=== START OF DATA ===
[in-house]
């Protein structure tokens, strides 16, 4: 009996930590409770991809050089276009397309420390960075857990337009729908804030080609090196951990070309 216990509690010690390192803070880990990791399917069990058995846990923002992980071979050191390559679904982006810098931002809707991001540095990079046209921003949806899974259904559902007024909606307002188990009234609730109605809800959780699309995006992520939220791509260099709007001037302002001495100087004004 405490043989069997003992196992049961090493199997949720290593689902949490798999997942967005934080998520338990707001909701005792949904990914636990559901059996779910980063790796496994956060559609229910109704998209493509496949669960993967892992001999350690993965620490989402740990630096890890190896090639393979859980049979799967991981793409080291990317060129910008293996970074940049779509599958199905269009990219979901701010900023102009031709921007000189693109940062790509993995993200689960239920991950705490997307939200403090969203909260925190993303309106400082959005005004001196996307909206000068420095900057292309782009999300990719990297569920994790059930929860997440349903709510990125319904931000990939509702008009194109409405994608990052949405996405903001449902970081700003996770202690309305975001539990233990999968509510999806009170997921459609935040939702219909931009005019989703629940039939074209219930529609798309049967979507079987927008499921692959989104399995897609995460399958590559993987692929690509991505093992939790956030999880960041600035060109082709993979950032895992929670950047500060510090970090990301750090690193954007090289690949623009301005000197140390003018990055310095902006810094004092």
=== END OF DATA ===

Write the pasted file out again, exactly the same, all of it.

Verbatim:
[in-house]
């Protein structure tokens, strides 16, 4: 009996930590409770991809050089276009397309420390960075857990337009729908804030080609090196951990070309 216990509690010690390192803070880990990791399917069990058995846990923002992980071979050191390559679904982006810098931002809707991001540095990079046209921003949806899974259904559902007024909606307002188990009234609730109605809800959780699309995006992520939220791509260099709007001037302002001495100087004004 405490043989069997003992196992049961090493199997949720290593689902949490798999997942967005934080998520338990707001909701005792949904990914636990559901059996779910980063790796496994956060559609229910109704998209493509496949669960993967892992001999350690993965620490989402740990630096890890190896090639393979859980049979799967991981793409080291990317060129910008293996970074940049779509599958199905269009990219979901701010900023102009031709921007000189693109940062790509993995993200689960239920991950705490997307939200403090969203909260925190993303309106400082959005005004001196996307909206000068420095900057292309782009999300990719990297569920994790059930929860997440349903709510990125319904931000990939509702008009194109409405994608990052949405996405903001449902970081700003996770202690309305975001539990233990999968509510999806009170997921459609935040939702219909931009005019989703629940039939074209219930529609798309049967979507079987927008499921692959989104399995897609995460399958590559993987692929690509991505093992939790956030999880960041600035060109082709993979950032895992929670950047500060510090970090990301750090690193954007090289690949623009301005000197140390003018990055310095902006810094004092």